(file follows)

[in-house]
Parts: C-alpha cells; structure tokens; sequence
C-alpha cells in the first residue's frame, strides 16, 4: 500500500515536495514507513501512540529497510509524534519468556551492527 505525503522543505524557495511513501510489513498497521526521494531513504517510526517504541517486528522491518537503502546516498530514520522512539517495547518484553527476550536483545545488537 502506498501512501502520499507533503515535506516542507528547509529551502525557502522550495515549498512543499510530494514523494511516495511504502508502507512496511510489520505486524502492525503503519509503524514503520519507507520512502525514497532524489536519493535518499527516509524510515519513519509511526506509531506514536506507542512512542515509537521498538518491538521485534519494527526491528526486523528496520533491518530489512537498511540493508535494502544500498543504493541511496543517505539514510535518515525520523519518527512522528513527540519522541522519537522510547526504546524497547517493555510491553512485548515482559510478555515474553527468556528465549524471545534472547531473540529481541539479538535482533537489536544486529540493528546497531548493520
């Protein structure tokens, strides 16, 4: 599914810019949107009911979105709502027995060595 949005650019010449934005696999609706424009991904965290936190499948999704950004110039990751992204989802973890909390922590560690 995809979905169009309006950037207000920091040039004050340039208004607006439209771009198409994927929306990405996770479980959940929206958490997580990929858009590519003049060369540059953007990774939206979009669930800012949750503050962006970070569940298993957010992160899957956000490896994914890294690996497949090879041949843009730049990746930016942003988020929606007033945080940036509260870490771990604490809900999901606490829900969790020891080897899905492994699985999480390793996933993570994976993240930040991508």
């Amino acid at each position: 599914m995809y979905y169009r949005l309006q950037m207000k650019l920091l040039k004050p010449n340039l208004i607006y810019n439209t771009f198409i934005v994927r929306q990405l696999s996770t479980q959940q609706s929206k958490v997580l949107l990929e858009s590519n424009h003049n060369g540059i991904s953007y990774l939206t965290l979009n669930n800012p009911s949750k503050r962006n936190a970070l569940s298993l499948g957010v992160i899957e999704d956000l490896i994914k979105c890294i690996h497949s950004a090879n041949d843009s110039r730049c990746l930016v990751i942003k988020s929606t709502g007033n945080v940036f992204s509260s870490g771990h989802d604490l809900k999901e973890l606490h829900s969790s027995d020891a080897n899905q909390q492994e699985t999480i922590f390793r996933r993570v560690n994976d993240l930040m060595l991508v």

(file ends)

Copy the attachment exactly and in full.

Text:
[in-house]
Parts: C-alpha cells; structure tokens; sequence
C-alpha cells in the first residue's frame, strides 16, 4: 500500500515536495514507513501512540529497510509524534519468556551492527 505525503522543505524557495511513501510489513498497521526521494531513504517510526517504541517486528522491518537503502546516498530514520522512539517495547518484553527476550536483545545488537 502506498501512501502520499507533503515535506516542507528547509529551502525557502522550495515549498512543499510530494514523494511516495511504502508502507512496511510489520505486524502492525503503519509503524514503520519507507520512502525514497532524489536519493535518499527516509524510515519513519509511526506509531506514536506507542512512542515509537521498538518491538521485534519494527526491528526486523528496520533491518530489512537498511540493508535494502544500498543504493541511496543517505539514510535518515525520523519518527512522528513527540519522541522519537522510547526504546524497547517493555510491553512485548515482559510478555515474553527468556528465549524471545534472547531473540529481541539479538535482533537489536544486529540493528546497531548493520
């Protein structure tokens, strides 16, 4: 599914810019949107009911979105709502027995060595 949005650019010449934005696999609706424009991904965290936190499948999704950004110039990751992204989802973890909390922590560690 995809979905169009309006950037207000920091040039004050340039208004607006439209771009198409994927929306990405996770479980959940929206958490997580990929858009590519003049060369540059953007990774939206979009669930800012949750503050962006970070569940298993957010992160899957956000490896994914890294690996497949090879041949843009730049990746930016942003988020929606007033945080940036509260870490771990604490809900999901606490829900969790020891080897899905492994699985999480390793996933993570994976993240930040991508």
């Amino acid at each position: 599914m995809y979905y169009r949005l309006q950037m207000k650019l920091l040039k004050p010449n340039l208004i607006y810019n439209t771009f198409i934005v994927r929306q990405l696999s996770t479980q959940q609706s929206k958490v997580l949107l990929e858009s590519n424009h003049n060369g540059i991904s953007y990774l939206t965290l979009n669930n800012p009911s949750k503050r962006n936190a970070l569940s298993l499948g957010v992160i899957e999704d956000l490896i994914k979105c890294i690996h497949s950004a090879n041949d843009s110039r730049c990746l930016v990751i942003k988020s929606t709502g007033n945080v940036f992204s509260s870490g771990h989802d604490l809900k999901e973890l606490h829900s969790s027995d020891a080897n899905q909390q492994e699985t999480i922590f390793r996933r993570v560690n994976d993240l930040m060595l991508v």